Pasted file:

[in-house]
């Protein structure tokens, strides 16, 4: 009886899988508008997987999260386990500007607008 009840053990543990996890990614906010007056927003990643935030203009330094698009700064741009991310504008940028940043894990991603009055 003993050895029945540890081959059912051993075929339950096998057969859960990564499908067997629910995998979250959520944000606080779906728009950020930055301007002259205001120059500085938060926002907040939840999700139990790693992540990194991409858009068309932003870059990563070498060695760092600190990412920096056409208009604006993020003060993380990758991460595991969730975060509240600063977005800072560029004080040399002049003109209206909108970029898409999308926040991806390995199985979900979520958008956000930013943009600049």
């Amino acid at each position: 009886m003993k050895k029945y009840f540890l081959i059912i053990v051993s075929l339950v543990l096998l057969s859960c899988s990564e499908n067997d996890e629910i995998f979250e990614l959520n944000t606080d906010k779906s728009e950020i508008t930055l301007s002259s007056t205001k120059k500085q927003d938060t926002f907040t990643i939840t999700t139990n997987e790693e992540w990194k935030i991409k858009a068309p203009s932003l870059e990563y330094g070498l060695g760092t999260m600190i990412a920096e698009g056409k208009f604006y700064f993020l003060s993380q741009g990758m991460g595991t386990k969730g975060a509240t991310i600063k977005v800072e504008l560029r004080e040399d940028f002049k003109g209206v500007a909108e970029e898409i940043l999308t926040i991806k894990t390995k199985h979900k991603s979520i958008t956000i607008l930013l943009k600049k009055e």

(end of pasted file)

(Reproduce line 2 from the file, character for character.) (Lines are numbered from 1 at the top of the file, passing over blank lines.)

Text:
């Protein structure tokens, strides 16, 4: 009886899988508008997987999260386990500007607008 009840053990543990996890990614906010007056927003990643935030203009330094698009700064741009991310504008940028940043894990991603009055 003993050895029945540890081959059912051993075929339950096998057969859960990564499908067997629910995998979250959520944000606080779906728009950020930055301007002259205001120059500085938060926002907040939840999700139990790693992540990194991409858009068309932003870059990563070498060695760092600190990412920096056409208009604006993020003060993380990758991460595991969730975060509240600063977005800072560029004080040399002049003109209206909108970029898409999308926040991806390995199985979900979520958008956000930013943009600049």